Including Spiritual Reading, or journaling, or other prayer activities immediately following your prayer of the Office is very helpful, and may even add depth of reflection to your prayer routine.
  7. Make a Visit to a Church or Adoration Chapel during the week as part of your routine to pray the Office.
    Find a time, once a week, on the way home from work, or on the way to the gym, to stop in a Church, or chapel, to pray the Office. This will add to the Sacred Character. It will help foster a sense of being a pilgrim. If one is already committed to a weekly or monthly (First Friday) Holy Hour, this is a good time to include it. What better way to experience your Catholic Devotion than in the presence of the Blessed Sacrament?
  8. Attend a Retreat, and pray Morning Prayer, Evening Prayer & Night Prayer.
    Find a way to make an overnight personal retreat, or if you can afford to make a weeklong retreat. Sometimes these may include LOTH, often they don’t. This would be a good time to commit your time. It will characterize your retreat by Sacred Time.
    The Church requires that Priests make an annual 5 day retreat. In order to be ordained one must make a canonical retreat. To make Solemn Vows, a Religious Sister or Brother is required to make a retreat. Jesuits, and many other Congregations are required to make a 30 day Ignatian Retreat, and several 8 day Ignatian Retreats. I believe that all Lay Ministers have the same responsibility for themselves and those who they minister to. If they are working full time in a any Apostolate, they have a responsibility to themselves to make an annual week long retreat. If they are part time, they have a responsibility to make a weekend retreat, or a few days of Recollection.
    Work may not give you the luxury of an annual five day retreat, but it would be helpful to find ways to get away on a weekend retreat two or three times a year. For those who work and have kids, at the very least, once a year (especially on Father’s or Mother’s retreats offered by parishes or other groups). Retreats are a good time to spend extra time praying the Hours, even when you don’t normally do it.

*However, for some people with full work loads, or plenty of kids, it may be more challenging to pray both Morning Prayer & Evening Prayer most days. If this step itself makes you quiver as being too impossible… In this case, I would recommend skipping this step.

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2 thoughts on “8 Steps to Begin Praying the Liturgy of the Hours

  1. What about Night Prayer? It doesn’t have the full structure of Morning and Evening Prayer, but it is short enough that it can be almost memorized and can be prayed every day. I didn’t start there, but that’s the only hour I’ve managed to stick with (over 17 months without missing a day!), so it might be a good starting point for those looking to create a habit.

  2. I ended up starting praying the LotH at my home altar as I began my inquiry into the Lay Dominicans a few months ago, knowing that doing so would become a key part of my prayer life from then on. I actually went for the easy way out of using an app for it (started with Laudate before moving on to iBreviary as I got more used to how the office worked). I own a copy of Christian Prayer, but mostly use it as a reference or for when the app interface hiccups (or occasionally to switch out a hymn for feast-related reasons if I’m adding in a reading on the Order of Preachers supplement or such).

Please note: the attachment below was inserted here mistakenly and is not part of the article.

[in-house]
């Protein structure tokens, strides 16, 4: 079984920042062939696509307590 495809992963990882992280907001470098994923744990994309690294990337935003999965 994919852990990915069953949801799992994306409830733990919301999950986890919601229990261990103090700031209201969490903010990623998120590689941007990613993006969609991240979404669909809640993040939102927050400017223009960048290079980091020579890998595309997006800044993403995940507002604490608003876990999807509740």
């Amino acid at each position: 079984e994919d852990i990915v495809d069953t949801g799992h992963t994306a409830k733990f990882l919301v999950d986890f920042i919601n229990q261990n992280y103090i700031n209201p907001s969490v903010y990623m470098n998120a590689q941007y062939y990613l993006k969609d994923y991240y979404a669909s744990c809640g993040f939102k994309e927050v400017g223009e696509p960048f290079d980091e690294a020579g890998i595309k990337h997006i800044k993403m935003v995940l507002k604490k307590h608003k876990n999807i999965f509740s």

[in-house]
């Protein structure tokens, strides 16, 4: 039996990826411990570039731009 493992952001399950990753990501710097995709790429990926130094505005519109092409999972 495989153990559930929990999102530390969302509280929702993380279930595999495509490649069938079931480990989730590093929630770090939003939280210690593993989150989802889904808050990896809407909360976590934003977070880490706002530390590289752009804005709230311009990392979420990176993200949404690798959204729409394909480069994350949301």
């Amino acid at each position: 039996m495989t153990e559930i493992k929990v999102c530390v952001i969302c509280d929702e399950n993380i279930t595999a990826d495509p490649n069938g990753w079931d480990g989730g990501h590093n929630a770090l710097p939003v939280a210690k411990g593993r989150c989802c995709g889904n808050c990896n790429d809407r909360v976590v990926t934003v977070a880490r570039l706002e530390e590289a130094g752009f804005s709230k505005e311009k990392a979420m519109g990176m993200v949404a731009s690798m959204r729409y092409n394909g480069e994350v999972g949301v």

I’ve been discussing with our pastor about how to go about fitting Morning or Evening Prayer into the parish and have volunteered to help out leading it at first (now that I have some actual exposure to doing it in a group at Lay Fraternity meetings — plus I’m already known as a lector in the parish) — he likes the idea, as he admits to being tired himself of doing every hour by himself each day, but he’s not sure how best to fit it in around our two morning masses (we’re a major suburban-commuter parish, albeit in a one-priest-with-substitutes situation at the moment, so mornings can be rough), or whether we can get people back in in evenings.

    I’ve suggested perhaps tying it to between masses for Morning Prayer and during that time where parents are waiting for their kids to finish CCD for Evening Prayer (so that folks have more reason to be at the parish than just for the LotH), but we need to see. As for the issue of books, my idea for starting up was actually to print out and run off copies of PDFs of each day’s appropriate hours from iBreviary.com or DivineOffice.com as a booklet in the parish office until we got a better sense of numbers and folks got a better sense of the form of the LotH as a whole (before having to flip through anything). I did a test run-through of a day’s preparation and could make a day’s Morning Prayer and Evening Prayer booklet in about five minutes each between Word and Adobe; the hardest part was remembering how to reload the paper to print on the back of the sheets of the “booklet” properly!